Cough reflex sensitivity improves with speech language pathology management of refractory chronic cough.

Ryan NM, Vertigan AE, Bone S, Gibson PG - Cough (2010)

Objective measure-Cough Threshold (a) and Participants urge-to-cough at C5 (b) (Baseline vs Post Treatment). Effect of speech-language pathology treatment on refractory chronic cough outcomes of a) Log Cough Threshold at baseline (Base), and post treatment (Post Rx). b) Urge to Cough score at baseline (Base), and post treatment (Post Rx).
© Copyright Policy - open-access
Related In: Results  -  Collection

License
Show All Figures
getmorefigures.php?uid=PMC2921346&req=5

Figure 3: Objective measure-Cough Threshold (a) and Participants urge-to-cough at C5 (b) (Baseline vs Post Treatment). Effect of speech-language pathology treatment on refractory chronic cough outcomes of a) Log Cough Threshold at baseline (Base), and post treatment (Post Rx). b) Urge to Cough score at baseline (Base), and post treatment (Post Rx).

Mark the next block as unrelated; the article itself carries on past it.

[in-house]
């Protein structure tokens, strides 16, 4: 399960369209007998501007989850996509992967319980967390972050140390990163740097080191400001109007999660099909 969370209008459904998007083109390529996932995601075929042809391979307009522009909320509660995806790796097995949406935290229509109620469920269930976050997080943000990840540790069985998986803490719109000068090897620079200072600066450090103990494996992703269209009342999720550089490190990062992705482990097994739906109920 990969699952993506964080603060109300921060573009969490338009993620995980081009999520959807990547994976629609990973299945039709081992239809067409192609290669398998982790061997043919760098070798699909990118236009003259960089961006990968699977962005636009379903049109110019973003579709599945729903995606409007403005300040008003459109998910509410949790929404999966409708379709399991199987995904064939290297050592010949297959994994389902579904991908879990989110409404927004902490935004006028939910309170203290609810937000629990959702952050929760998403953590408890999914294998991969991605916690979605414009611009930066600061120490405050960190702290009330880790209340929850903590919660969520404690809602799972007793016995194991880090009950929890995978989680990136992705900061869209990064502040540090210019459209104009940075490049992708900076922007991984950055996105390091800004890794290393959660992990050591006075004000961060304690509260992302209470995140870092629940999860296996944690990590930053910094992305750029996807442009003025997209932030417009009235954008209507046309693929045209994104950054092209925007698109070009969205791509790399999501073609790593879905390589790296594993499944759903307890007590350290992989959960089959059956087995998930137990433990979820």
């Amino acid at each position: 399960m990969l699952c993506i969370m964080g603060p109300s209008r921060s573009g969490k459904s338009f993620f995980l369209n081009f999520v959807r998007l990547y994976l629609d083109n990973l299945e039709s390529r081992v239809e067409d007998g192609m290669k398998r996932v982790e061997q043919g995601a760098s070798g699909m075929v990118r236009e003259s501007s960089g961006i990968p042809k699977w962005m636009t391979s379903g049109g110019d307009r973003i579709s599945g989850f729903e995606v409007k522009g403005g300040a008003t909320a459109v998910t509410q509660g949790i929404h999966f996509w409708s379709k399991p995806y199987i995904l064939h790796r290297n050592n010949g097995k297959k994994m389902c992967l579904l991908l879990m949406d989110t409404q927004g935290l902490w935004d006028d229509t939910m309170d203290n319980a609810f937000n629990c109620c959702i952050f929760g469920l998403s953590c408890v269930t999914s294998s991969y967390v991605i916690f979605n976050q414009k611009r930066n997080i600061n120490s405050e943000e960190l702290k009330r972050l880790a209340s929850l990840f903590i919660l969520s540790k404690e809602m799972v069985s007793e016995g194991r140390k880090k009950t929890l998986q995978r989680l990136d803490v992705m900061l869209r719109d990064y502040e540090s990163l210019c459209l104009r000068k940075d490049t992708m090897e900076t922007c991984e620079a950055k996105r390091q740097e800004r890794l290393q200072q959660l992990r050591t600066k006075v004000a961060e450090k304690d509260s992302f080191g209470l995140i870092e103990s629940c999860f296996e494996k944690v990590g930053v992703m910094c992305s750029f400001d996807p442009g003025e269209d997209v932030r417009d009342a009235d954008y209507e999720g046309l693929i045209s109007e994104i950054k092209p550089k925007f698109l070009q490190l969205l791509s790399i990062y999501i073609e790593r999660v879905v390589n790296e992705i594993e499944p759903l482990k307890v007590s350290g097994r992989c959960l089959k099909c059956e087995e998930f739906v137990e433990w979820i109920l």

Mentions: Cough threshold at baseline was Mean ± SD log CT 0.47 ± 0.38 and was significantly altered during treatment: treatment visit 1, cough threshold (T1) log CT 0.72 ± 0.60, p = 0.024, treatment visit 2 (T2) log CT 0.80 ± 0.60, p = 0.025, treatment visit 3 (T3) log CT 0.69 ± 0.23, p = 0.002, until maximum effect had been achieved with no significant change at treatment visit 4 (T4) log CT 0.66 ± 0.65, p = 0.122. After completion of therapy, cough threshold improved significantly: log CT 1.14 ± 0.76, p = 0.001 [Individual cough threshold data (baseline v post treatment) represented in Figure 3a].

Bottom Line: Speech language pathology is an effective management intervention for chronic cough that persists despite medical treatment.The number of treatments required to effect a response was also assessed.This is the first study to show that speech language pathology management is an effective intervention for refractory chronic cough and that the mechanism behind the improvement is due to reduced laryngeal irritation which results in decreased cough sensitivity, decreased urge to cough and an increased cough threshold.

View Article: PubMed Central - HTML - PubMed